Text: Elzanne Erasmus
Okay, so it’s true that the north-eastern Kavango and Zambezi regions aren’t the quintessential desert landscapes one may associate with Namibia. They are as lush and green as a southern African region can get, but they are still part of the country and often offer a welcome reprieve from the arid beauty that is a trademark of this special corner of Africa. That said, the first glimpse you catch of the mighty Okavango River as it meanders along the north-eastern edge of Namibia, creating a natural border with our neighbour Angola, will be a sight for dry eyes. The Okavango, which rises in the Angolan highlands, is a mass of perennially flowing water and the lifeblood of the people of the Kavango East Region. Not only is it a water source, but also the main source of food and commerce for many in the region. It sustains the natural green lushness of fora and beckons a healthy population of fauna to set up camp along its banks. The Popa Falls, a series of cascades and rapids, is a popular site for visitors, especially those seeking an amazing sundowner spot such as the river beach bar of Namibia Wildlife Resorts’ Popa Falls Resort.
The Okavango River attracts an abundance of life. People live along the river that allows them easy access to a consistent source of water, not only for themselves but also for their cattle and other livestock. What makes it truly special, though, is the fact that large herds of wildlife congregate along its banks, feeding on the greenery and escaping the more arid regions to the south. Bwabwata National Park, an amalgamation of several game parks, lines the main part of the river on both sides, namely with Popa Game Park, as it was previously known, the Mahango Core Area and the Buffalo Core Area of Bwabwata. In these sections of what is known as “the people’s park”, because of the fact that human populations live within the park borders, visitors are treated to sightings of plains game such as kudu, zebra, giraffe, wildebeest and impala, as well as antelope less commonly found in other parks in the country, such as sable and roan antelope, plus African buffalo. Large herds of migrating elephants also call the park an on-again-off-again home and sightings of carnivores such as lion, leopard, cheetah and wild dog are possible, though rare. Spot special game, not seen anywhere further south in Namibia, such as the bushbuck in the thick woodlands or red lechwe in the marshlands along the river.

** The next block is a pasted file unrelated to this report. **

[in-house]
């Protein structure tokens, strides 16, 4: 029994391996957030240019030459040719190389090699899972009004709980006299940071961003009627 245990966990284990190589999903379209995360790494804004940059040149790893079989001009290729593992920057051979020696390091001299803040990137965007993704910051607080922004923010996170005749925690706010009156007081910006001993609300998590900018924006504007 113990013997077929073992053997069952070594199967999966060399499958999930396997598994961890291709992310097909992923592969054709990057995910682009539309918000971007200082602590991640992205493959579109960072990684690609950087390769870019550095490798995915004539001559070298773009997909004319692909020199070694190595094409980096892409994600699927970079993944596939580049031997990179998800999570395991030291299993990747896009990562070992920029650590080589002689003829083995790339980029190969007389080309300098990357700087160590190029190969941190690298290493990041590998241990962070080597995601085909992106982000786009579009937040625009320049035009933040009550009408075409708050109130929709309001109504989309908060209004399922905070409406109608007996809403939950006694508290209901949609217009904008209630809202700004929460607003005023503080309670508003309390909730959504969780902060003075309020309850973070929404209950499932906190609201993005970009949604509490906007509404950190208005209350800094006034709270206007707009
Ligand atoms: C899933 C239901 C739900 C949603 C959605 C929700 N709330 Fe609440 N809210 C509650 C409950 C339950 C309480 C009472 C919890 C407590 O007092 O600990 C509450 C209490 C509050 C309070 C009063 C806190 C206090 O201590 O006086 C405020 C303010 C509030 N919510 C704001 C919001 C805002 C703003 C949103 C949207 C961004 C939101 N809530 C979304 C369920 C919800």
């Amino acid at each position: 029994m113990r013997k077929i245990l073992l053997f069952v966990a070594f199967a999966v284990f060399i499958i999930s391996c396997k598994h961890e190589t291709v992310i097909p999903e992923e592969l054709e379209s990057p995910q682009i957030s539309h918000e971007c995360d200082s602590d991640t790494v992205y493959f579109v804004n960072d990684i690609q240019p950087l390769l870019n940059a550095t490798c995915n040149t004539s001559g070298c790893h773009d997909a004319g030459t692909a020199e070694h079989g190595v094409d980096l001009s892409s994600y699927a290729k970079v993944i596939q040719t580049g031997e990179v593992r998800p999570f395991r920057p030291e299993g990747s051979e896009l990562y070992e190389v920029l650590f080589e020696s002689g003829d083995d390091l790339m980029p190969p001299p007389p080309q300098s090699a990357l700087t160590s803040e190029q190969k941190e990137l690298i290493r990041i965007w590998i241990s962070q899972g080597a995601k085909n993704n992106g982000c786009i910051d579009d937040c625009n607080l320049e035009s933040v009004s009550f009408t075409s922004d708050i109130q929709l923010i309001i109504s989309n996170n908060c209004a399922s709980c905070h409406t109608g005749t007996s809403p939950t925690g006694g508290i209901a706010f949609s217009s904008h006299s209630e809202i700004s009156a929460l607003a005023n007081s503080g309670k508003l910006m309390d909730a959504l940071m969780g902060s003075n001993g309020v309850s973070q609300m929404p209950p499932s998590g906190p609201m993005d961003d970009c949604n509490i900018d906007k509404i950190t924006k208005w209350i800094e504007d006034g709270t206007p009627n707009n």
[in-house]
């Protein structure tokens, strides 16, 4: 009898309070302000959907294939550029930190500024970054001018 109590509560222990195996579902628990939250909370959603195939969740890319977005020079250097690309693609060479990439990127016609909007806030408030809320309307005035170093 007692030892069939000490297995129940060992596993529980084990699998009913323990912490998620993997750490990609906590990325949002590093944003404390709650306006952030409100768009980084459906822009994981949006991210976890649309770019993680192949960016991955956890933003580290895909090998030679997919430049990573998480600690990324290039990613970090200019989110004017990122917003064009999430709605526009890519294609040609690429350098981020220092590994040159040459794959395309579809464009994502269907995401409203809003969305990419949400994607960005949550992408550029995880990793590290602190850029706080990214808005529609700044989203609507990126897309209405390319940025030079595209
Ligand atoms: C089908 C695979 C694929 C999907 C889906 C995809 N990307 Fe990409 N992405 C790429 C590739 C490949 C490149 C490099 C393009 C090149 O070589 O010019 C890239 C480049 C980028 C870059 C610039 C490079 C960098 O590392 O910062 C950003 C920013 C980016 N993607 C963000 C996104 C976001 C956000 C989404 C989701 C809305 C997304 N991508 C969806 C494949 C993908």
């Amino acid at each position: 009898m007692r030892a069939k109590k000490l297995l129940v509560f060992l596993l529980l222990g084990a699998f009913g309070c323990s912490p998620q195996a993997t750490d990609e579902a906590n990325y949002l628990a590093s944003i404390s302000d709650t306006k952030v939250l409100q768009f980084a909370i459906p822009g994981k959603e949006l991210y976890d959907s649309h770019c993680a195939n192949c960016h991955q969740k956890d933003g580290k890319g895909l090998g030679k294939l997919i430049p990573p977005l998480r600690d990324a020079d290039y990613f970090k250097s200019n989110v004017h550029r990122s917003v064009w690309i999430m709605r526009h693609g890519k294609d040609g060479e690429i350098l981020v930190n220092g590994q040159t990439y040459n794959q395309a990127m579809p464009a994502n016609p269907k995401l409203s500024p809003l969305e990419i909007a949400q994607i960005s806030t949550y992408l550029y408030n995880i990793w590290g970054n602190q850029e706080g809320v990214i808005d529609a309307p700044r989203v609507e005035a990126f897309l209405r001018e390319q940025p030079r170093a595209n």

If you’re a birder, a twitcher or a crazy person as some may dub you, then the Kavango is the place for you! With over 400 recorded bird species in the region, most of them congregating along the waterways, there is sure to be ‘lifers’ abundant. With summer migrants and water birds making use of the lush landscapes, a drive through the national park or, even better, a cruise on the Okavango will make for amazing sightings. Tick off cranes, lapwings, eagles, weavers, kingfishers, herons, ducks, geese and many many more. Among our personal favourites are the Wattled Crane, Malachite Kingfisher, Squacco Heron and the African Darter and African Skimmer. And of course, who could forget…. the majestic Fish Eagle. Did you know that the Fish Eagle is the national bird of five African countries, including Namibia? Malawi, South Sudan and our neighbours Zambia and Zimbabwe take as much pride in the beauty and grace of this magnificent eagle as we do. So grab your Roberts and your binos and hit the river for some uber-exciting birding!
Think boats, water, rapids, rods, reels, splashing, some thrashing, and ultimately… the thrill of the catch. The Okavango is an angler’s paradise and one of the best freshwater fishing destinations in Namibia. During the months of December and January (when the best fishing takes place) the river is a hotspot for those looking to ‘tame the tiger’ or, in layman’s terms, catch a tigerfish. Not an easy feat, tiger fishing is definitely an adventure sport. In Namibia, we practice catch-and-release fishing, which means your conquest goes back in the water after you’ve snatched him up and taken your bragging photo. Off to ‘tiger on’ and make another angler’s day. Trophy fish range from 4.5 kilograms upwards and there are multiple styles in which to attempt to get that satisfying tight line and tug, including trawling, spinning and drifting. Learn more about the subtle art of taming the tiger on our website!
There’s nowhere better in Namibia to take a sunset photo than on the Okavango River during summer. There, I’ve said it. You can debate with me until you are blue in the face, but the photographs speak for themselves. There is a depth of colour and contrast as the river reflects the kaleidoscope of hues in the thundercloud-scattered sky above. The lush greenery on the river’s edge lends even more weight to the photo. There’s a story behind it. A fairytale. A day that has passed filled with beauty, adventure and wilderness. It’s not just a sunset, but the swansong to a day of clicking shutters as you captured every moment of your visit to the mighty Okavango. The rushing rapids at Popa Falls; the elephants lumbering through the brush in Mahango Game Park, heading toward the river; the spooked buffalo dashing through the thickets as you pass on the Jeep track; the Carmine Bee-eater perched on a branch, showing off his fancy shades of pink; the smiling face of your companion as he proudly presents his tigerfish to capture the moment for posterity; and the sunset… the bloody beautiful, colourful and breath-taking Okavango sunset… A gin and tonic in hand as you stare in wonder. It’s really something you daren’t miss!
This article was published in the Autumn 2018 edition of Travel News Namibia.